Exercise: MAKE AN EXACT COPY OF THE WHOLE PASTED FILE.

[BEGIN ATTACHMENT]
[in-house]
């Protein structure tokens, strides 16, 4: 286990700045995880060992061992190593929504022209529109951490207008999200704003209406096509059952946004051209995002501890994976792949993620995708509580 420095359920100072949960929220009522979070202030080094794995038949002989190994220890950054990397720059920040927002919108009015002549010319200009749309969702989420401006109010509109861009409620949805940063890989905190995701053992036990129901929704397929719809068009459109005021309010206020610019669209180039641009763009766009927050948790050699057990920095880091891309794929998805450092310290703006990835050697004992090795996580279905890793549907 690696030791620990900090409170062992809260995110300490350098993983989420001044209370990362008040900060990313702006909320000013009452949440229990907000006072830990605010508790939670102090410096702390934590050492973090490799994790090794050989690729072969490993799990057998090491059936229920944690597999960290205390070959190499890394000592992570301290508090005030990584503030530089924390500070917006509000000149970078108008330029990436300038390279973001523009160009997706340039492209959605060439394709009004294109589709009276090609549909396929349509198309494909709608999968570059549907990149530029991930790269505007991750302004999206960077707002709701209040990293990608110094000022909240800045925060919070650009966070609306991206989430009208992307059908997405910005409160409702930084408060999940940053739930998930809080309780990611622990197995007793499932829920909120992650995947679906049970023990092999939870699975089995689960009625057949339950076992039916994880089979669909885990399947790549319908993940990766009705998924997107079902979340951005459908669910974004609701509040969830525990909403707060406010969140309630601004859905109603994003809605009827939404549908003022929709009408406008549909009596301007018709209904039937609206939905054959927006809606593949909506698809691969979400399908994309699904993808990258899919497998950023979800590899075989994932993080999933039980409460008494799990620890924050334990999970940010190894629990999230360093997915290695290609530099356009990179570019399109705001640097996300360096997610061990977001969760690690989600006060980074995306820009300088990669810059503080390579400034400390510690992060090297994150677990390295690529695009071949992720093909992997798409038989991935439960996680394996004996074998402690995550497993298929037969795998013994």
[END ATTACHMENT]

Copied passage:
[in-house]
């Protein structure tokens, strides 16, 4: 286990700045995880060992061992190593929504022209529109951490207008999200704003209406096509059952946004051209995002501890994976792949993620995708509580 420095359920100072949960929220009522979070202030080094794995038949002989190994220890950054990397720059920040927002919108009015002549010319200009749309969702989420401006109010509109861009409620949805940063890989905190995701053992036990129901929704397929719809068009459109005021309010206020610019669209180039641009763009766009927050948790050699057990920095880091891309794929998805450092310290703006990835050697004992090795996580279905890793549907 690696030791620990900090409170062992809260995110300490350098993983989420001044209370990362008040900060990313702006909320000013009452949440229990907000006072830990605010508790939670102090410096702390934590050492973090490799994790090794050989690729072969490993799990057998090491059936229920944690597999960290205390070959190499890394000592992570301290508090005030990584503030530089924390500070917006509000000149970078108008330029990436300038390279973001523009160009997706340039492209959605060439394709009004294109589709009276090609549909396929349509198309494909709608999968570059549907990149530029991930790269505007991750302004999206960077707002709701209040990293990608110094000022909240800045925060919070650009966070609306991206989430009208992307059908997405910005409160409702930084408060999940940053739930998930809080309780990611622990197995007793499932829920909120992650995947679906049970023990092999939870699975089995689960009625057949339950076992039916994880089979669909885990399947790549319908993940990766009705998924997107079902979340951005459908669910974004609701509040969830525990909403707060406010969140309630601004859905109603994003809605009827939404549908003022929709009408406008549909009596301007018709209904039937609206939905054959927006809606593949909506698809691969979400399908994309699904993808990258899919497998950023979800590899075989994932993080999933039980409460008494799990620890924050334990999970940010190894629990999230360093997915290695290609530099356009990179570019399109705001640097996300360096997610061990977001969760690690989600006060980074995306820009300088990669810059503080390579400034400390510690992060090297994150677990390295690529695009071949992720093909992997798409038989991935439960996680394996004996074998402690995550497993298929037969795998013994």